reblogged from First Things
I’ve shaken my fist in anger at stalled cars, storm clouds, and incompetent meteorologists. I’ve even, on one terrible day that included a dead alternator, a blaring blaring tornado-warning siren, and a horrifically wrong weather forecast, cursed all three at once. I’ve fumed at furniture, cussed at crossing guards, and held a grudge against Gun Barrel City, Texas. I’ve been mad at just about anything you can imagine.
Except unicorns. I’ve never been angry at unicorns.
It’s unlikely you’ve ever been angry at unicorns either. We can become incensed by objects and creatures both animate and inanimate. We can even, in a limited sense, be bothered by the fanciful characters in books and dreams. But creatures like unicorns that don’t exist—that we truly believe not to exist—tend not to raise our ire. We certainly don’t blame the one-horned creatures for our problems.
The one social group that takes exception to this rule is atheists. They claim to believe that God does not exist and yet, according to empirical studies, tend to be the people most angry at him.
A new set of studies in the Journal of Personality and Social Psychology finds that atheists and agnostics report anger toward God either in the past or anger focused on a hypothetical image of what they imagine God must be like. Julie Exline, a psychologist at Case Western Reserve University and the lead author of this recent study, has examined other data on this subject with identical results. Exline explains that her interest was first piqued when an early study of anger toward God revealed a counterintuitive finding: Those who reported no belief in God reported more grudges toward him than believers.
At first glance, this finding seemed to reflect an error. How could people be angry with God if they did not believe in God? Reanalyses of a second dataset revealed similar patterns: Those who endorsed their religious beliefs as “atheist/agnostic” or “none/unsure” reported more anger toward God than those who reported a religious affiliation.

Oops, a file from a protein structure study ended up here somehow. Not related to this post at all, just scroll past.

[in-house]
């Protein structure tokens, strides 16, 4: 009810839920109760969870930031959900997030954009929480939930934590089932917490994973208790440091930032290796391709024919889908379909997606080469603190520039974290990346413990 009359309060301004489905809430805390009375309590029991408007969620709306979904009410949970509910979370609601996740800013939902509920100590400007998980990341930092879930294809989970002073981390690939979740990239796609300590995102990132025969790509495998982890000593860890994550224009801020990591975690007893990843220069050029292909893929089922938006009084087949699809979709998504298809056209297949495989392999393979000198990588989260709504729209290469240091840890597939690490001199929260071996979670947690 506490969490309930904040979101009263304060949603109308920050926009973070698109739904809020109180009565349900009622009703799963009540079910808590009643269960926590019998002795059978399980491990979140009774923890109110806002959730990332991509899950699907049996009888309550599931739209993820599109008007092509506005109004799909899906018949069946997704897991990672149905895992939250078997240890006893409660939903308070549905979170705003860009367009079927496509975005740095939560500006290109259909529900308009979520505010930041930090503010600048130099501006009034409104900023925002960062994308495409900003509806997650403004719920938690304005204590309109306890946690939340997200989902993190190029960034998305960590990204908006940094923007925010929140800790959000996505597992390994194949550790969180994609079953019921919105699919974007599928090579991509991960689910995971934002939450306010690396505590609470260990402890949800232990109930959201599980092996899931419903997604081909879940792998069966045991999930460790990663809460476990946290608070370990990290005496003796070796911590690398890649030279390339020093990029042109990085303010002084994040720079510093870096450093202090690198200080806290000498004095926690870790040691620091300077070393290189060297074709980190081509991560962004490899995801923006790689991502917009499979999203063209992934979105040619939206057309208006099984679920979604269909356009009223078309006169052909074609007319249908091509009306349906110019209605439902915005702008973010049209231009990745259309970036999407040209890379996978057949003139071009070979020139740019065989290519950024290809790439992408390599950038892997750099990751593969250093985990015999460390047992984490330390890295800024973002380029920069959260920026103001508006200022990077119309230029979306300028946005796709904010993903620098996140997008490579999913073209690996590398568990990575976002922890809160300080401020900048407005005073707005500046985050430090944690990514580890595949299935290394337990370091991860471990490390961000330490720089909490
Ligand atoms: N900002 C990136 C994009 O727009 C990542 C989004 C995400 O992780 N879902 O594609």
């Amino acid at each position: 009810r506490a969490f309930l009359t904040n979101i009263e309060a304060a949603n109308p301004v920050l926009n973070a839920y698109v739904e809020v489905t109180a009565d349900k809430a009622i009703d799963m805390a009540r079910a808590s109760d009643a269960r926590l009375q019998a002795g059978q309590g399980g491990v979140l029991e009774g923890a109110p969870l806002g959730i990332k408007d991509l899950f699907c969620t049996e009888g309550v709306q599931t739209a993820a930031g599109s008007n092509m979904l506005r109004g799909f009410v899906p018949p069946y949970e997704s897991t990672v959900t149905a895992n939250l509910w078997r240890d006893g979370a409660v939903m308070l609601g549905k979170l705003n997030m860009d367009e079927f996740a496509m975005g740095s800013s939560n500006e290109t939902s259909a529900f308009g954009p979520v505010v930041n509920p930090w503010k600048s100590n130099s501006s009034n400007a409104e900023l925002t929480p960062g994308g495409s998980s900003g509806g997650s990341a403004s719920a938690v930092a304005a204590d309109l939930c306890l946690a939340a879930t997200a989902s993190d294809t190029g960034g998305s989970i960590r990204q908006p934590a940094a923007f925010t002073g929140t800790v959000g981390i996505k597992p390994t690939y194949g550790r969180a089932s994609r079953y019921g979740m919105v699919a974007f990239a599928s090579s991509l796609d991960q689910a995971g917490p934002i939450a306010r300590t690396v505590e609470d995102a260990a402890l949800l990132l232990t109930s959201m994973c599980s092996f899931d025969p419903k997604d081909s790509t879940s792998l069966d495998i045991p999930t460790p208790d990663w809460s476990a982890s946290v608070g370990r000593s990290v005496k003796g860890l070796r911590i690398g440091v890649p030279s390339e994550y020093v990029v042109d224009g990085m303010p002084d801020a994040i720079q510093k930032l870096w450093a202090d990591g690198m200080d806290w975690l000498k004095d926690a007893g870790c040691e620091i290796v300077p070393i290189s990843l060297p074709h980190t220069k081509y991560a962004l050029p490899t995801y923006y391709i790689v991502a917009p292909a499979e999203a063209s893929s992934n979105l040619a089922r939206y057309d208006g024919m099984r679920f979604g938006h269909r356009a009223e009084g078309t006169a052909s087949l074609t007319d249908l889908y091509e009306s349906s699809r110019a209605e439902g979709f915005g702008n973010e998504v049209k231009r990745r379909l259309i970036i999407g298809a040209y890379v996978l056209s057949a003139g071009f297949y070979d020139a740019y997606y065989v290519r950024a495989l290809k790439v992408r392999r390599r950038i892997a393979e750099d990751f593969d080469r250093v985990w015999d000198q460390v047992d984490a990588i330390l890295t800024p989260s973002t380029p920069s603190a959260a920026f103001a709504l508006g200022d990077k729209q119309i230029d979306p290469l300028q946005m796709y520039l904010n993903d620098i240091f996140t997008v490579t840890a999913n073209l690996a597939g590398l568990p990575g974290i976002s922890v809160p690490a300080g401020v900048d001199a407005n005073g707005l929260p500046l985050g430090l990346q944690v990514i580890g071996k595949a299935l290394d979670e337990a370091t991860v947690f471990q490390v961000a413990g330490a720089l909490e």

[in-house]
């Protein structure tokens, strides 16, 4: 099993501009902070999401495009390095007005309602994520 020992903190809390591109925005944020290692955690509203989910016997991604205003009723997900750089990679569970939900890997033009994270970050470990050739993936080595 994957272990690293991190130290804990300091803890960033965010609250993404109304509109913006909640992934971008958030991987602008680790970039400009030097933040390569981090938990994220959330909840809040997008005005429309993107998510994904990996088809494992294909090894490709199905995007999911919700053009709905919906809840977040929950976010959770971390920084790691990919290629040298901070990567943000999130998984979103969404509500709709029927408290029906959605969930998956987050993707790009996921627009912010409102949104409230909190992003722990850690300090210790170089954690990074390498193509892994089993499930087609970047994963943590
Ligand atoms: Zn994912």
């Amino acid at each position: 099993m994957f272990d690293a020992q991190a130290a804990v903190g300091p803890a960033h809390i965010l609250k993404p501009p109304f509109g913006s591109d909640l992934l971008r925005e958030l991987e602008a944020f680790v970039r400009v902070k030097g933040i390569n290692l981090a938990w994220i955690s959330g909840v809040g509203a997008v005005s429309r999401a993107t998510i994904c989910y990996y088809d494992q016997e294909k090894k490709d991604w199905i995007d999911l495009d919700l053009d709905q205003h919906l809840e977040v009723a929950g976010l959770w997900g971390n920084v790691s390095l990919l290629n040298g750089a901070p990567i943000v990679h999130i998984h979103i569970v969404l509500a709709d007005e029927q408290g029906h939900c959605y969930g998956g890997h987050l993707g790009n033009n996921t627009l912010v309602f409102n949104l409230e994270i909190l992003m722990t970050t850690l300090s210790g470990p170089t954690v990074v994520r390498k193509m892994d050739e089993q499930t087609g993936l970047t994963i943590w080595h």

Exline notes that the findings raised questions of whether anger might actually affect belief in God’s existence, an idea consistent with social science’s previous clinical findings on “emotional atheism.”
Studies in traumatic events suggest a possible link between suffering, anger toward God, and doubts about God’s existence. According to Cook and Wimberly (1983), 33% of parents who suffered the death of a child reported doubts about God in the first year of bereavement. In another study, 90% of mothers who had given birth to a profoundly retarded child voiced doubts about the existence of God (Childs, 1985). Our survey research with undergraduates has focused directly on the association between anger at God and self-reported drops in belief (Exline et al., 2004). In the wake of a negative life event, anger toward God predicted decreased belief in God’s existence.
The most striking finding was that when Exline looked only at subjects who reported a drop in religious belief, their faith was least likely to recover if anger toward God was the cause of their loss of belief. In other words, anger toward God may not only lead people to atheism but give them a reason to cling to their disbelief.
I’ve argued elsewhere that, according to the Christian tradition, atheism is a form of self-imposed intellectual dysfunction, a lack of epistemic virtue, or—to borrow a term from my Catholic friends—a case of vincible ignorance.
Vincible ignorance is intentional suppression of knowledge that is within an individual’s control and for which he is responsible before God. In Romans, St. Paul is clear that atheism is a case of vincible ignorance: “For his invisible attributes, namely, his eternal power and divine nature, have been clearly perceived, ever since the creation of the world, in the things that have been made. So they are without excuse.” Acknowledging the existence of God is just the beginning—we must also recognize several of his divine attributes. Atheists who deny this reality are, as St. Paul said, without excuse. They are vincibly ignorant.
Recognizing this fact, however, does not mean that the cause of this self-imposed dysfunction has been understood. While I firmly believe all forms of atheism are instances of both vincible ignorance and an obstinacy of will, I’ve sometimes mistakenly assumed it to be a purely intellectual failing—a matter of the head, not the heart. Only recently have I begun to appreciate how much the emotional response to pain and suffering can push a person to an atheistic worldview.
Most pastors and priests would find my epiphany to be both obvious and overdue. But I suspect I’m not the only amateur apologist who has been blinded to this truth. As a general rule, those of us engaged in Christian apologists tend to prefer the philosophical to the pastoral, the crisp structure of logical argument to the messiness of human emotion. We often favor the quick-witted response that dismisses the problem of evil rather than patient empathy, which consoles atheists that we too are perplexed by suffering.